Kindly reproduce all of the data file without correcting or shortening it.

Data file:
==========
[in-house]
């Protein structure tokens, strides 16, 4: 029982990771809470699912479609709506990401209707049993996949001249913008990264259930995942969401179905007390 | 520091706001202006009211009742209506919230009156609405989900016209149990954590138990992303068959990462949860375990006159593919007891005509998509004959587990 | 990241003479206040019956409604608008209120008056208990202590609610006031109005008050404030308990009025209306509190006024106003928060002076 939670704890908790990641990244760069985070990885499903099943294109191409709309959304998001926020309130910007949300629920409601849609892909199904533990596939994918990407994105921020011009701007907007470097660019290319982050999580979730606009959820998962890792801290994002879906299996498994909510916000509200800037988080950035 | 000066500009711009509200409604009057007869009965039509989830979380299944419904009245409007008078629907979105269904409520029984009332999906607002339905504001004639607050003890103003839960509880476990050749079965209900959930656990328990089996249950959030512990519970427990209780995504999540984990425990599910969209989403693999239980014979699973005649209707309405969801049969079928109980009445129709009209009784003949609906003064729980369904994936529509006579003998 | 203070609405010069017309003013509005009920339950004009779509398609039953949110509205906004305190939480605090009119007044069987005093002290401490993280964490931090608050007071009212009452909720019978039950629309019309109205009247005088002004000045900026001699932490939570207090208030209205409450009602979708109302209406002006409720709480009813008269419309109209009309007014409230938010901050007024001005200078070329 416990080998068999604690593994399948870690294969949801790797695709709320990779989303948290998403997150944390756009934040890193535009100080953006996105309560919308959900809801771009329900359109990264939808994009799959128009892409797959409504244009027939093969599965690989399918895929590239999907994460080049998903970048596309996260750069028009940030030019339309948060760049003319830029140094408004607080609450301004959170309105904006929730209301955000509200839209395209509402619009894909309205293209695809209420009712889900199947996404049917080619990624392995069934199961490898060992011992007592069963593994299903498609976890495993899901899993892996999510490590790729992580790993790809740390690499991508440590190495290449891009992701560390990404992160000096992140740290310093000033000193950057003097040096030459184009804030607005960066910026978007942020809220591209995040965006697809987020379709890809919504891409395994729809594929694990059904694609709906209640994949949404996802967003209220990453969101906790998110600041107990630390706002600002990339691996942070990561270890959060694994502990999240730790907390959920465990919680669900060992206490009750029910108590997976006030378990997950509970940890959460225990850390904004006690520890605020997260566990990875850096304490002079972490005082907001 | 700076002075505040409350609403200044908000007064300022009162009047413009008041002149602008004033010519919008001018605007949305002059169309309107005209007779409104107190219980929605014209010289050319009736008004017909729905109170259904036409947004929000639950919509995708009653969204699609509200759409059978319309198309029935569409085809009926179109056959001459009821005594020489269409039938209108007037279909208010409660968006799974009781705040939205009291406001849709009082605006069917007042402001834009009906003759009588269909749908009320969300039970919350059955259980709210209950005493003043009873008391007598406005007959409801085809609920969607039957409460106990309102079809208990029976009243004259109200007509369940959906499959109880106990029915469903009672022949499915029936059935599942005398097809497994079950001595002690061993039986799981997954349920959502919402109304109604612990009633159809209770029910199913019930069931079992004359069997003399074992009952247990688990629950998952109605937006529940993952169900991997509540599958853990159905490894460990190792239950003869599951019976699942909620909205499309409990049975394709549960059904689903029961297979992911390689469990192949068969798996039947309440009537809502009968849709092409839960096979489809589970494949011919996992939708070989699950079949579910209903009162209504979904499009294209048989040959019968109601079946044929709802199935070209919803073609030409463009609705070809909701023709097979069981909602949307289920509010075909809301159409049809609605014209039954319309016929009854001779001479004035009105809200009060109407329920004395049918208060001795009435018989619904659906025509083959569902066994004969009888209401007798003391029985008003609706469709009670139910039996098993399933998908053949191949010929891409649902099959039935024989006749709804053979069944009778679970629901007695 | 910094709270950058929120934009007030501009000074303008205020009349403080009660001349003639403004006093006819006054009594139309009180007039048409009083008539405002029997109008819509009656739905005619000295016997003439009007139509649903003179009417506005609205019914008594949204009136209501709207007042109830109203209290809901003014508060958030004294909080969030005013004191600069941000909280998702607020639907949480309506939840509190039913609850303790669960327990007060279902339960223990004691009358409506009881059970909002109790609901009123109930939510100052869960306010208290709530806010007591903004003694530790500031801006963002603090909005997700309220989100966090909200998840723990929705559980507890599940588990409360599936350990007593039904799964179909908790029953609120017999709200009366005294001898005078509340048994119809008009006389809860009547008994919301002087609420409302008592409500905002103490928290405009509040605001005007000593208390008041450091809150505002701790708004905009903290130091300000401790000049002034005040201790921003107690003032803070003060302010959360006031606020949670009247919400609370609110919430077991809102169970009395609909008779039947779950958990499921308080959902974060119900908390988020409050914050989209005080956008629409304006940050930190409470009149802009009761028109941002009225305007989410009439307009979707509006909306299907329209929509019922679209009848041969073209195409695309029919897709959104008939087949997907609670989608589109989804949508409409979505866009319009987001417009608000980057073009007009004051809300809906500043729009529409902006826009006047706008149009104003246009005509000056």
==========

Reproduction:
[in-house]
């Protein structure tokens, strides 16, 4: 029982990771809470699912479609709506990401209707049993996949001249913008990264259930995942969401179905007390 | 520091706001202006009211009742209506919230009156609405989900016209149990954590138990992303068959990462949860375990006159593919007891005509998509004959587990 | 990241003479206040019956409604608008209120008056208990202590609610006031109005008050404030308990009025209306509190006024106003928060002076 939670704890908790990641990244760069985070990885499903099943294109191409709309959304998001926020309130910007949300629920409601849609892909199904533990596939994918990407994105921020011009701007907007470097660019290319982050999580979730606009959820998962890792801290994002879906299996498994909510916000509200800037988080950035 | 000066500009711009509200409604009057007869009965039509989830979380299944419904009245409007008078629907979105269904409520029984009332999906607002339905504001004639607050003890103003839960509880476990050749079965209900959930656990328990089996249950959030512990519970427990209780995504999540984990425990599910969209989403693999239980014979699973005649209707309405969801049969079928109980009445129709009209009784003949609906003064729980369904994936529509006579003998 | 203070609405010069017309003013509005009920339950004009779509398609039953949110509205906004305190939480605090009119007044069987005093002290401490993280964490931090608050007071009212009452909720019978039950629309019309109205009247005088002004000045900026001699932490939570207090208030209205409450009602979708109302209406002006409720709480009813008269419309109209009309007014409230938010901050007024001005200078070329 416990080998068999604690593994399948870690294969949801790797695709709320990779989303948290998403997150944390756009934040890193535009100080953006996105309560919308959900809801771009329900359109990264939808994009799959128009892409797959409504244009027939093969599965690989399918895929590239999907994460080049998903970048596309996260750069028009940030030019339309948060760049003319830029140094408004607080609450301004959170309105904006929730209301955000509200839209395209509402619009894909309205293209695809209420009712889900199947996404049917080619990624392995069934199961490898060992011992007592069963593994299903498609976890495993899901899993892996999510490590790729992580790993790809740390690499991508440590190495290449891009992701560390990404992160000096992140740290310093000033000193950057003097040096030459184009804030607005960066910026978007942020809220591209995040965006697809987020379709890809919504891409395994729809594929694990059904694609709906209640994949949404996802967003209220990453969101906790998110600041107990630390706002600002990339691996942070990561270890959060694994502990999240730790907390959920465990919680669900060992206490009750029910108590997976006030378990997950509970940890959460225990850390904004006690520890605020997260566990990875850096304490002079972490005082907001 | 700076002075505040409350609403200044908000007064300022009162009047413009008041002149602008004033010519919008001018605007949305002059169309309107005209007779409104107190219980929605014209010289050319009736008004017909729905109170259904036409947004929000639950919509995708009653969204699609509200759409059978319309198309029935569409085809009926179109056959001459009821005594020489269409039938209108007037279909208010409660968006799974009781705040939205009291406001849709009082605006069917007042402001834009009906003759009588269909749908009320969300039970919350059955259980709210209950005493003043009873008391007598406005007959409801085809609920969607039957409460106990309102079809208990029976009243004259109200007509369940959906499959109880106990029915469903009672022949499915029936059935599942005398097809497994079950001595002690061993039986799981997954349920959502919402109304109604612990009633159809209770029910199913019930069931079992004359069997003399074992009952247990688990629950998952109605937006529940993952169900991997509540599958853990159905490894460990190792239950003869599951019976699942909620909205499309409990049975394709549960059904689903029961297979992911390689469990192949068969798996039947309440009537809502009968849709092409839960096979489809589970494949011919996992939708070989699950079949579910209903009162209504979904499009294209048989040959019968109601079946044929709802199935070209919803073609030409463009609705070809909701023709097979069981909602949307289920509010075909809301159409049809609605014209039954319309016929009854001779001479004035009105809200009060109407329920004395049918208060001795009435018989619904659906025509083959569902066994004969009888209401007798003391029985008003609706469709009670139910039996098993399933998908053949191949010929891409649902099959039935024989006749709804053979069944009778679970629901007695 | 910094709270950058929120934009007030501009000074303008205020009349403080009660001349003639403004006093006819006054009594139309009180007039048409009083008539405002029997109008819509009656739905005619000295016997003439009007139509649903003179009417506005609205019914008594949204009136209501709207007042109830109203209290809901003014508060958030004294909080969030005013004191600069941000909280998702607020639907949480309506939840509190039913609850303790669960327990007060279902339960223990004691009358409506009881059970909002109790609901009123109930939510100052869960306010208290709530806010007591903004003694530790500031801006963002603090909005997700309220989100966090909200998840723990929705559980507890599940588990409360599936350990007593039904799964179909908790029953609120017999709200009366005294001898005078509340048994119809008009006389809860009547008994919301002087609420409302008592409500905002103490928290405009509040605001005007000593208390008041450091809150505002701790708004905009903290130091300000401790000049002034005040201790921003107690003032803070003060302010959360006031606020949670009247919400609370609110919430077991809102169970009395609909008779039947779950958990499921308080959902974060119900908390988020409050914050989209005080956008629409304006940050930190409470009149802009009761028109941002009225305007989410009439307009979707509006909306299907329209929509019922679209009848041969073209195409695309029919897709959104008939087949997907609670989608589109989804949508409409979505866009319009987001417009608000980057073009007009004051809300809906500043729009529409902006826009006047706008149009104003246009005509000056």